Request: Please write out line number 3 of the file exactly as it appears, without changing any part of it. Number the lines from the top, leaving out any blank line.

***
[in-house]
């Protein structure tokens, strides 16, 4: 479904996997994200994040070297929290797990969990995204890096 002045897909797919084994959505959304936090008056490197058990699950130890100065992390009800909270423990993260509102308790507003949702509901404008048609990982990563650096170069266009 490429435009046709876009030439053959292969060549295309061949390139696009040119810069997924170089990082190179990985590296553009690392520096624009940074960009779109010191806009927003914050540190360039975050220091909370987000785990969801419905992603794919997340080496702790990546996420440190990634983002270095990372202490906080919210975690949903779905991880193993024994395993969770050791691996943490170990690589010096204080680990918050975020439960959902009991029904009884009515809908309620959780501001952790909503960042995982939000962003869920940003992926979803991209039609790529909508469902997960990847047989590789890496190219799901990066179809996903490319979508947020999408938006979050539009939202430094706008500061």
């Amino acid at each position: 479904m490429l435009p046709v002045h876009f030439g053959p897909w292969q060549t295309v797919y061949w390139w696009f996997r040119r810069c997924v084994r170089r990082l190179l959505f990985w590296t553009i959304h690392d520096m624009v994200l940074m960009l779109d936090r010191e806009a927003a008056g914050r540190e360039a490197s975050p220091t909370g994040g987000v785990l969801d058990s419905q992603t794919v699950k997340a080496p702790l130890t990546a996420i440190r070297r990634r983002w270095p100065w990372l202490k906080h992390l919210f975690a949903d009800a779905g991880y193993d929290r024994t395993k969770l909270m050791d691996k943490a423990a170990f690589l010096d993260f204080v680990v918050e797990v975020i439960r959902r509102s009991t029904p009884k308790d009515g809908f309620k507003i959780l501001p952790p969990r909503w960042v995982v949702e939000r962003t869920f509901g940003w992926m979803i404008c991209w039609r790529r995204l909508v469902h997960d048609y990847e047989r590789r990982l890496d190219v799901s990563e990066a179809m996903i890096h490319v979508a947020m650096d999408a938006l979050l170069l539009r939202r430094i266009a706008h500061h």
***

């Amino acid at each position: 479904m490429l435009p046709v002045h876009f030439g053959p897909w292969q060549t295309v797919y061949w390139w696009f996997r040119r810069c997924v084994r170089r990082l190179l959505f990985w590296t553009i959304h690392d520096m624009v994200l940074m960009l779109d936090r010191e806009a927003a008056g914050r540190e360039a490197s975050p220091t909370g994040g987000v785990l969801d058990s419905q992603t794919v699950k997340a080496p702790l130890t990546a996420i440190r070297r990634r983002w270095p100065w990372l202490k906080h992390l919210f975690a949903d009800a779905g991880y193993d929290r024994t395993k969770l909270m050791d691996k943490a423990a170990f690589l010096d993260f204080v680990v918050e797990v975020i439960r959902r509102s009991t029904p009884k308790d009515g809908f309620k507003i959780l501001p952790p969990r909503w960042v995982v949702e939000r962003t869920f509901g940003w992926m979803i404008c991209w039609r790529r995204l909508v469902h997960d048609y990847e047989r590789r990982l890496d190219v799901s990563e990066a179809m996903i890096h490319v979508a947020m650096d999408a938006l979050l170069l539009r939202r430094i266009a706008h500061h």